Dr. Greg J. Dixon: From: This Day in Baptist History Vol. I: Cummins/Thompson, pp. 349-50.
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300th Anniversary of
Broadmead Church – Now Hanham Baptist
Prayer in England brought the Toleration Act
Pastor George Fownes proposed that the congregation seriously consider the steps that should be taken if the services were interrupted by law officers. On August 03, 1680, they determined to continue their services unless the magistrate himself used violence. This tactic worked well until Dec. 18, 1681, when the civil, ecclesiastical, and military powers invaded the house of God on the Lord’s Day and Pastor Fownes was sent to prison at Newgate. After six weeks in jail, he appeared before the judge and was acquitted due to a flaw in the warrant. Returning to his flock, for safety’s sake, they began holding services in the fields rather than in their church building, regardless of the weather. In March of 1682 Pastor Fownes was arrested again and committed to Glouchester Jail for six months. His persecutors declared that he would not leave the jail alive. The pastor served as his own attorney and the jury returned a verdict of “not guilty”, but he was returned to the prison in spite of the verdict. When his six months were ended he demanded his freedom and a bond was demanded of him and the promise to stop preaching. He requested a judicial inquest. Two justices appeared before the judge and said that if he was released “he would draw all the country after him.” He was held for two more years in prison until the Lord in mercy released him in death in Dec. of 1685. After the Act of Toleration, the Broadmead Baptist Church, in Bristol, England finally knew peace, and Pastor Fowne’s son, George Fownes, became pastor in 1693. In 1695 “the church built a new meeting house 50 feet long by 40 feet, with no debt.”
Dr. Greg J. Dixon: From: This Day in Baptist History Vol. I: Cummins/Thompson, pp. 318-19.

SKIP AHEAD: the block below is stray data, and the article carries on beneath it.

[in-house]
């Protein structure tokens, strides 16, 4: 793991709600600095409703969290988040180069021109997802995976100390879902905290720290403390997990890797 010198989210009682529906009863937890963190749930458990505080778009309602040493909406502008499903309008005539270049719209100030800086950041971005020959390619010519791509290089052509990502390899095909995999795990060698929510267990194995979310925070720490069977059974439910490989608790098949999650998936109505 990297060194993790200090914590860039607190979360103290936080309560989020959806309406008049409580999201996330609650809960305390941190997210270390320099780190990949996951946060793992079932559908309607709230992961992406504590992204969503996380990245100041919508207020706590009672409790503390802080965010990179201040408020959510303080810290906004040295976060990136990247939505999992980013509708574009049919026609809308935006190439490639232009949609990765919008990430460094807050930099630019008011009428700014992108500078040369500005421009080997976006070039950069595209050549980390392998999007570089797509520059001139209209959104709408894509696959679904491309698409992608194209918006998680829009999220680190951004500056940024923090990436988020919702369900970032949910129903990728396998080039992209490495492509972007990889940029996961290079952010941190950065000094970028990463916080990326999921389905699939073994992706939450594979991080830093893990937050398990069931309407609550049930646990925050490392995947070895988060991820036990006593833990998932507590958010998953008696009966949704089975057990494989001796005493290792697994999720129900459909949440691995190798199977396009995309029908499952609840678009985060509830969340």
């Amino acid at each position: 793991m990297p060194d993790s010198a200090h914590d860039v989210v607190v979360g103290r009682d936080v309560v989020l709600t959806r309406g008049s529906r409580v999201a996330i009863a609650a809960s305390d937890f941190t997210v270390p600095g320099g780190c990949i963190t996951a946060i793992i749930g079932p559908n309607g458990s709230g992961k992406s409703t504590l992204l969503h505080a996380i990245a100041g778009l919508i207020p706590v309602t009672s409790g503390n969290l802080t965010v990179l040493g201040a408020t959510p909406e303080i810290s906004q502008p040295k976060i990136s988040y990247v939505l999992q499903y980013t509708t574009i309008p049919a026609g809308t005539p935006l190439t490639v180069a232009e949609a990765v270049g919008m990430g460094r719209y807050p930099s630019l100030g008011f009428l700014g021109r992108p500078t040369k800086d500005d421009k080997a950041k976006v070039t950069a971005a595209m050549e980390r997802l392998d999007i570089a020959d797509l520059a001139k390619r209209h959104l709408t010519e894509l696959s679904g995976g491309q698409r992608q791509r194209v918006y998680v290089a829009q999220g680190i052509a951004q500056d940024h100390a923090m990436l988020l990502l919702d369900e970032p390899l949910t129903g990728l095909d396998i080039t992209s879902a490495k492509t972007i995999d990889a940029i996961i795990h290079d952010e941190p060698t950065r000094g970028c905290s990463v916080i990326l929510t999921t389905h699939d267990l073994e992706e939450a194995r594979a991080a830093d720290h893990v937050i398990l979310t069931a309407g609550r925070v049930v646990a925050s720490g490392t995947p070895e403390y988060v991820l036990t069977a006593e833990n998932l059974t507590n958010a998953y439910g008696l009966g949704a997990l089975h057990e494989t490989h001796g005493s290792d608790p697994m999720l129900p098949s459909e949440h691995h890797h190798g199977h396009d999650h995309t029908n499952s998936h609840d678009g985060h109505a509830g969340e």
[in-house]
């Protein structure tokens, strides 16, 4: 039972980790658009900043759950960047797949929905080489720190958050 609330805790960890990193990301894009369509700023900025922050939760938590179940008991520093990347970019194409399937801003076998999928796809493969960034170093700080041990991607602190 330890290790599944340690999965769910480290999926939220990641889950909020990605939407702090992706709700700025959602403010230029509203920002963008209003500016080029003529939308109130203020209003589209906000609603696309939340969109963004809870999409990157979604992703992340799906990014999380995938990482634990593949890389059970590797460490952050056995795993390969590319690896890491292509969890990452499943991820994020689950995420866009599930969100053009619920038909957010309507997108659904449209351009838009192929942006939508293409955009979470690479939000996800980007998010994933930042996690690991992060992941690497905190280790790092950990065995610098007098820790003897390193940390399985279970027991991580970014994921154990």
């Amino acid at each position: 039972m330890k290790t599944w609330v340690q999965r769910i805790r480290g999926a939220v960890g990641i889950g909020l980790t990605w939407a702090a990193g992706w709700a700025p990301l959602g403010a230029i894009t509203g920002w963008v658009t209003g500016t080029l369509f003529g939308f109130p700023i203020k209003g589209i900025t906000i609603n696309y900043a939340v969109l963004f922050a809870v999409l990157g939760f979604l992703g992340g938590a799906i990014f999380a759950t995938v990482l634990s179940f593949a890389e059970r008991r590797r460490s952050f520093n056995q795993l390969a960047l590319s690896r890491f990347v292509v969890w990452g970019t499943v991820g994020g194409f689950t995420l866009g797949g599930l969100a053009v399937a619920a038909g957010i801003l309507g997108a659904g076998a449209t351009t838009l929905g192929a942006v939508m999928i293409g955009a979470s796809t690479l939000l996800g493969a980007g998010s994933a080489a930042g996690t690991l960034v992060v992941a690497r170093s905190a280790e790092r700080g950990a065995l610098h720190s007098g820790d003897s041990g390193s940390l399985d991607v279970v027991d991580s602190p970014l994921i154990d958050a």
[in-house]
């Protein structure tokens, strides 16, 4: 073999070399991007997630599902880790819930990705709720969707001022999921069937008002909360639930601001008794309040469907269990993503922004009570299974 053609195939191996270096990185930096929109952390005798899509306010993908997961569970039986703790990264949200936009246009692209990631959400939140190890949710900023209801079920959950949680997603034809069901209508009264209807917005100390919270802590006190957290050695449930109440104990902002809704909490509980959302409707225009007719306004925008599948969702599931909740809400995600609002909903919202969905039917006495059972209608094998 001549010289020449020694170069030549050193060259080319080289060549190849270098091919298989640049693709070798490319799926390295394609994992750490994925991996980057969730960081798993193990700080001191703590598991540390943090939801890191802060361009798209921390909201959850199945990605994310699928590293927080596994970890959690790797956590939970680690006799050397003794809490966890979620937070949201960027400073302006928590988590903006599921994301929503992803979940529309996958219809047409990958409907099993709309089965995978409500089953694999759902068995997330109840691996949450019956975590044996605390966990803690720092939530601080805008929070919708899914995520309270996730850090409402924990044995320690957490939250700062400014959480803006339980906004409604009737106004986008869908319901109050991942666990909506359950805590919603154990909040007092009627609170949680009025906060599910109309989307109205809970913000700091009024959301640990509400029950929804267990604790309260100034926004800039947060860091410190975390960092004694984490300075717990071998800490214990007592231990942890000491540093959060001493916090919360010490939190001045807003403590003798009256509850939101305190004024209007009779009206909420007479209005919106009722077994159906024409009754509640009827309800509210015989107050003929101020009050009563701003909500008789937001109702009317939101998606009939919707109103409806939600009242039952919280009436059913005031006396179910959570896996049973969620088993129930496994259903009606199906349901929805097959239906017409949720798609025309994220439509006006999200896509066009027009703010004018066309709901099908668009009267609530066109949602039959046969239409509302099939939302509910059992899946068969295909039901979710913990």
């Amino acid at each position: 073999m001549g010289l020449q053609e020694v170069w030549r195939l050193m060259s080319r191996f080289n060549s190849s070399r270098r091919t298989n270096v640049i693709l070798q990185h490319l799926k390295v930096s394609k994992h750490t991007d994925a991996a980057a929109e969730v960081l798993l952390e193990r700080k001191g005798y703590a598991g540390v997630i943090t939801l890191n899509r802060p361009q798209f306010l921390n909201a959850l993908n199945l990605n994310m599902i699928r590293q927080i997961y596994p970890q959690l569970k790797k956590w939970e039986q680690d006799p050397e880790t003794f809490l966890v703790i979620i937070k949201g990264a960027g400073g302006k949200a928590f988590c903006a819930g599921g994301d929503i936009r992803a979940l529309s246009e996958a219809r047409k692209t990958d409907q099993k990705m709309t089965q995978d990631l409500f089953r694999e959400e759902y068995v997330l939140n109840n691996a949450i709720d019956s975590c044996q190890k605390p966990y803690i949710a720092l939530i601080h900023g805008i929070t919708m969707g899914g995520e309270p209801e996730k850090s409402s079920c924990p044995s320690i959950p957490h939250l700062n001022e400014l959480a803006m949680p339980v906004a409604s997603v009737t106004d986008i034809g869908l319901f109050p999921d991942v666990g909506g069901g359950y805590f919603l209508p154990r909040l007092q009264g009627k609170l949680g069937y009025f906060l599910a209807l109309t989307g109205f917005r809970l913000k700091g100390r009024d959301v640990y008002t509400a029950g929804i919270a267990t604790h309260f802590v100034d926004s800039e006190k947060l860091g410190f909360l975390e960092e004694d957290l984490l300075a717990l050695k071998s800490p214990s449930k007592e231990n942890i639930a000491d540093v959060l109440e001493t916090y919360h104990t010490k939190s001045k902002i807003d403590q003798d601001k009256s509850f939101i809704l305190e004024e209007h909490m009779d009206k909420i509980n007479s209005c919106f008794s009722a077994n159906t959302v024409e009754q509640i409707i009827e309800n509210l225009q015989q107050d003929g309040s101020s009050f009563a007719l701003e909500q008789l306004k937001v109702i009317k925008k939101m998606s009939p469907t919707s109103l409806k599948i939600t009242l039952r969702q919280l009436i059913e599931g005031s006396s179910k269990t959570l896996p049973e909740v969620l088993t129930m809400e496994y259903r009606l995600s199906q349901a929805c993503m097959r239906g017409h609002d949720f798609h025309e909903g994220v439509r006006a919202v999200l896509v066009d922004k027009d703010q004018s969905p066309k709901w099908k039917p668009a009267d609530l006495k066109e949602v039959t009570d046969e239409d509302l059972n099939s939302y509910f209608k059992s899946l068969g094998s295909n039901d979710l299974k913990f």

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1773 – Today in This Day in Baptist History Past, we again celebrate the life of our entry of March 9, Edmund Botsford, who was ordained into the gospel ministry by Rev. Oliver Hart, Pastor of the First Baptist Church of Charleston, S.C. on this date. The event took place in Savannah, Georgia and the sermon text was from I Tim. 4:16 – Take heed unto thyself, and unto the doctrine; continue in them: for in doing this thou shalt both save thyself, and them that hear thee. In the area of Georgia where Mr. Botsford ministered the people were a mixed multitude of emigrants from many different places; most of whom were destitute of any type of religion. Those who were religious were zealous Lutherans and other styles of church men who were violently opposed to Baptists. On one occasion he preached at the courthouse and he seemed to have the hearer’s attention when someone yelled “the rum is come.” The crowd diminished and by the time the dust settled, so to speak, the crowd had thinned and many of his hearers were intoxicated and fighting. An old gentlemen came up to him, took his horse by the bridle, bragged on his sermon and invited him to drink with him, which Botsford declined. But in that the old man invited him to come and preach, and it was accepted, Botsford went and had great success when the old man’s sons and wife received Christ. During the last fifteen years of his life Botsford suffered from a nerve disease in one side of his head that would actually cause him to go into a cataclysmic state sometimes upward of a minute and a half, and then when he would come out of it he would assume preaching. The audience was aware of an unusual presence of God in his life.
Dr. Greg J. Dixon, from: This Day in Baptist History Vol. I: Cummins/Thompson /, pp. 104.